Ryley Walker — The Lillywhite Sessions (Dead Oceans)
I wasn’t really a Dave-hater, either. At least not in his first incarnation: early exposures were of a Dad music nature, being driven around in pre-license days, as well as endless reruns of his pajama’ed performance on SNL. So if anything my relationship with the Dave Matthews band started out more or less neutral, “Ants Marching” violin earworms notwithstanding.
As a drumming wannabe I could jock Carter Beauford’s polyrhythms early on (I specifically recall a heated debate with a friend who claimed Lars Ulrich was a better drummer), so there were always elements I could get down with.
But there were also elements that interrupted the vibe: “Crash,” for instance, trying to over-sublimate the already-there vibe with those heavy-handed wind chimes that come in during the chorus, which make you feel like I’m at my guidance counselor’s office fiddling with a Rubik’s cube to the scent a Yankee candle.
And speaking of high school references: the overexposure therein for the pejorative turn of DMB, in my brain’s experience. Too many thick hemp necklaces on the too many douchey suburbanites surrounded with that made up that scene in my town—this omnipresence sowed the seeds of sour feelings. Too much, indeed.
But what really turned me anti-Dave had to be the poppy garbage that came in place of the scrapped album covered here in full. If the single “Everyday” was simply inane and annoying, “The Space Between” was DMB’s worst frittering away of the band’s talents toward cloying Colplayish ends.
Cue Ryley Walker, whose range on vocals and guitar is essentially matched by his self-deprecating and bullshit-detecting persona (tagged as ‘experimental music’s merry prankster’ in a Noisey profile ahead of Deafman Glance’s release this past spring).When Walker announced plans to record a full album cover of Dave Matthews’ aborted recording sessions with their early-album producer Steve Lillywhite—AKA the album DMB would have made if the label didn’t force him to shelve the sessions in progress, switch producers, and record the Everyday inferiority—it seemed appropriate insofar as a typical Twitter musings, i.e. a good joke that is next-day forgotten.
When it turned out to be a legitimate project, all the better, as the sensibilities of Ryley Walker and his crack team of musicians are the perfect sort to put these Dave Matthews songs back on the mantle; and in the midst of a period of critical DMB reappraisal, to reconsider the album that should have been, with these strong set of dedicated covers that very much are.
Jump into side B, and things start to get heady in a way it is difficult for me to imagine Dave Matthews himself pursuing. After the relatively poppy, DMB normative first section of “JTR,” the midsection dissolves into sax and xylophone and Blue Note workouts, putting out any of the pop-leanings of Dave’s re-recorded versions. This bizarre breakdown in particular hits in an unexpected but welcome way, rather like Can’s lengthy “Soup” off Ege Bamyasi, which takes its riff-heavy center that most dudes who dig Zep could at least nod to, and promptly punctures it with an acid-freaked keyboard sermon. As with “Soup,” regardless of the motive of this form, the function of “JTR” separates those who’d take minimal purview of background listener from those willing to accept the strange brew as revelation.
Can was not a band whose likeness I expected to come to the surface going in, but they popped up again via the weirdo echo experiments of “Monkey Man” on side D. In between the out-there experiments, Walker also works in two most beautiful of the covers presented here.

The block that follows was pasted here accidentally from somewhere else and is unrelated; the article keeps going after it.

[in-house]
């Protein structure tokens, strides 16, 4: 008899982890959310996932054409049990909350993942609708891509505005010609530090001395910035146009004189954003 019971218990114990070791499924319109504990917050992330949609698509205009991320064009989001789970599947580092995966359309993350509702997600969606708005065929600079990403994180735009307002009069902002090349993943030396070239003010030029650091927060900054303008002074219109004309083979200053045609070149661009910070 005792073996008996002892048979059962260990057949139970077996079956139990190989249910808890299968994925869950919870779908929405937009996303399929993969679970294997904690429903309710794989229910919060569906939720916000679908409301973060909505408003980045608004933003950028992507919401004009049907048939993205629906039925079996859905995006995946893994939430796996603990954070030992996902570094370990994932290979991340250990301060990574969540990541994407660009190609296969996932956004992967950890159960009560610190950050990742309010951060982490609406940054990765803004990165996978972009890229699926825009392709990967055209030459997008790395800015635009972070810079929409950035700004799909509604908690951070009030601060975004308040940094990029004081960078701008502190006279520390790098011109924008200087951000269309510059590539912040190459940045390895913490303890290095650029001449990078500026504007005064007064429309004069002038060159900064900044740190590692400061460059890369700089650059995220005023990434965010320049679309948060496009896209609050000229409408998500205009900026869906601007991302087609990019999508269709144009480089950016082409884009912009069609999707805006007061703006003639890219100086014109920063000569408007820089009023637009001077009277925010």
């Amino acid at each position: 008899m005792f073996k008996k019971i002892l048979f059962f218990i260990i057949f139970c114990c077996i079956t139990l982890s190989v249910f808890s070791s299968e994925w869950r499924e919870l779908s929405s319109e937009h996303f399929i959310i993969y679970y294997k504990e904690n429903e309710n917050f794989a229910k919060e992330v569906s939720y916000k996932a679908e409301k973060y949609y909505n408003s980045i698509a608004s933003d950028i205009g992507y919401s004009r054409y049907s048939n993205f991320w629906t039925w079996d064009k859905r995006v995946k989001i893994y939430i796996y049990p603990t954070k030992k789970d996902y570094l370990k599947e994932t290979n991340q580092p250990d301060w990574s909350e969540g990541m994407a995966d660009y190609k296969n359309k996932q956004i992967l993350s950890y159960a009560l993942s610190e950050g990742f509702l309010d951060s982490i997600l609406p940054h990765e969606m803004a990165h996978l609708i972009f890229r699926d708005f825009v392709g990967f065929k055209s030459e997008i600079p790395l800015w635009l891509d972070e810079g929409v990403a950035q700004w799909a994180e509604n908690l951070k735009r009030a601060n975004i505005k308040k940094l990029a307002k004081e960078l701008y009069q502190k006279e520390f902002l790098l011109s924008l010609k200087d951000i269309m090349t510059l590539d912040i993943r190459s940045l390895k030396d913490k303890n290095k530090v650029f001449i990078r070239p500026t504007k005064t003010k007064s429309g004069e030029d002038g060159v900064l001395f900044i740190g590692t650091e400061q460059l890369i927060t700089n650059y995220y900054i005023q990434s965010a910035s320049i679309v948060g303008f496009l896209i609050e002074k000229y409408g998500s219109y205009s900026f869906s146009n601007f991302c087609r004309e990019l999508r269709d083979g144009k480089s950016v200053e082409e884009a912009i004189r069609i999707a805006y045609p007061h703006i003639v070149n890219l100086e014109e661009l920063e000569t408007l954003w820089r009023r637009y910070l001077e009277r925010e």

“Grace is Gone” is a fucking sublime construction in every capacity, its melody and words dripping with remorse that’s tender and heartfelt. If Dave had indeed pivoted toward these “sad bastard songs,” as he called these drinking ballads in 2001, I’d’ve pivoted toward Dave. The outtro, reminiscent with its Fahey-esque guitars and mallets of Jim O’Rourke’s 1998 album Bad Timing, drives the vibe of the song home, as the instrumentation is the perfect complement down to the goddamned triangle.
As far as delivering said content, I can’t imagine the originals being better—Ryley Walker’s got a fucking gorgeous voice throughout The Lillywhite Sessions (and this year’s earlier triumph Dearfman Glance); and there’s no better presentation than this pair of tracks and their supportive accompaniment. “Captain” also has a backing that keeps to a subtle guitar tremolo and rhythm/mallets, until the space between (heh) choruses gives room for another overwhelming burst of instrumental anxiety. “Bartender” is one of the few
The tasteful production builds throughout, and by the last two songs, an homage to other, localized influences, come to the fore. The fingerpicked guitars, dextrous rhythmic powerhouse of bass and brushed drums, and melodic mallet support of “Kit Kat Jam” call to mind elements once again of Jim O’Rourke’s solo records, along with John McEntire’s dry and spacious Tortoise recording methods, and the varied jazzy, experimental, post-rock vibes that used to permeate Drag City and Thrill Jockey when they were the de facto pulse of 90s Chicago.
The toe-curlingly discordant guitar harmonies at the end of “Kit Kat Jam” that lead into urgent closer “Raven,” burning all the way through and stopping the momentum of the double lp on a dime. Instead of jumping immediately to the source material, the suspense of the cliffhanger-feel end has me flipping to the A-side for another listen and repeat.
So what originally seemed like a piss-take befitting Ryley Walker’s endlessly amusing Twitter persona turns out to be one of the most sincere offerings this year.
“Grace is Gone,” “Captain,” and "Raven" are among the standouts. The Lillywhite Sessions starts strong and finishes stronger; a listen in full for the sweep of the record as it builds is a requisite.